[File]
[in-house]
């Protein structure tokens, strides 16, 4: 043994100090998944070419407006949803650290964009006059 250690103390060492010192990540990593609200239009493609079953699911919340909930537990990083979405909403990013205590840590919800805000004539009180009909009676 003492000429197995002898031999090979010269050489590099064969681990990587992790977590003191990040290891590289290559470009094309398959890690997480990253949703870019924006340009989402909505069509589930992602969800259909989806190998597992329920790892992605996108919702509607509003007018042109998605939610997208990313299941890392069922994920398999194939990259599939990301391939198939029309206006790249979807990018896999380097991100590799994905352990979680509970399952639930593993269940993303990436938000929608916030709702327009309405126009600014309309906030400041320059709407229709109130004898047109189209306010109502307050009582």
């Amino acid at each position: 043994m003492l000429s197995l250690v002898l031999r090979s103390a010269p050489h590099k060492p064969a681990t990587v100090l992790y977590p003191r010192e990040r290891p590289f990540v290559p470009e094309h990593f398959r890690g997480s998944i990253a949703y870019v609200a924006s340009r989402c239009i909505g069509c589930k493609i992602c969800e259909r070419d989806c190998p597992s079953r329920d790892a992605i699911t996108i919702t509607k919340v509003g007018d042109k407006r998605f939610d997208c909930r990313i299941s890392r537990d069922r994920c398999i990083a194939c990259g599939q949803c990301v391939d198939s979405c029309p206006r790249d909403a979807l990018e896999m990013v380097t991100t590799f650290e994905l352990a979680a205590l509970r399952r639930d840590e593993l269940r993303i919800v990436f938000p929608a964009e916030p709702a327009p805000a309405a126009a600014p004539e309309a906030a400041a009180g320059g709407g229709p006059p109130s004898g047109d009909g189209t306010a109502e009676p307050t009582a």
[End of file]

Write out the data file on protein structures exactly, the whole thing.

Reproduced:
[in-house]
């Protein structure tokens, strides 16, 4: 043994100090998944070419407006949803650290964009006059 250690103390060492010192990540990593609200239009493609079953699911919340909930537990990083979405909403990013205590840590919800805000004539009180009909009676 003492000429197995002898031999090979010269050489590099064969681990990587992790977590003191990040290891590289290559470009094309398959890690997480990253949703870019924006340009989402909505069509589930992602969800259909989806190998597992329920790892992605996108919702509607509003007018042109998605939610997208990313299941890392069922994920398999194939990259599939990301391939198939029309206006790249979807990018896999380097991100590799994905352990979680509970399952639930593993269940993303990436938000929608916030709702327009309405126009600014309309906030400041320059709407229709109130004898047109189209306010109502307050009582």
């Amino acid at each position: 043994m003492l000429s197995l250690v002898l031999r090979s103390a010269p050489h590099k060492p064969a681990t990587v100090l992790y977590p003191r010192e990040r290891p590289f990540v290559p470009e094309h990593f398959r890690g997480s998944i990253a949703y870019v609200a924006s340009r989402c239009i909505g069509c589930k493609i992602c969800e259909r070419d989806c190998p597992s079953r329920d790892a992605i699911t996108i919702t509607k919340v509003g007018d042109k407006r998605f939610d997208c909930r990313i299941s890392r537990d069922r994920c398999i990083a194939c990259g599939q949803c990301v391939d198939s979405c029309p206006r790249d909403a979807l990018e896999m990013v380097t991100t590799f650290e994905l352990a979680a205590l509970r399952r639930d840590e593993l269940r993303i919800v990436f938000p929608a964009e916030p709702a327009p805000a309405a126009a600014p004539e309309a906030a400041a009180g320059g709407g229709p006059p109130s004898g047109d009909g189209t306010a109502e009676p307050t009582a």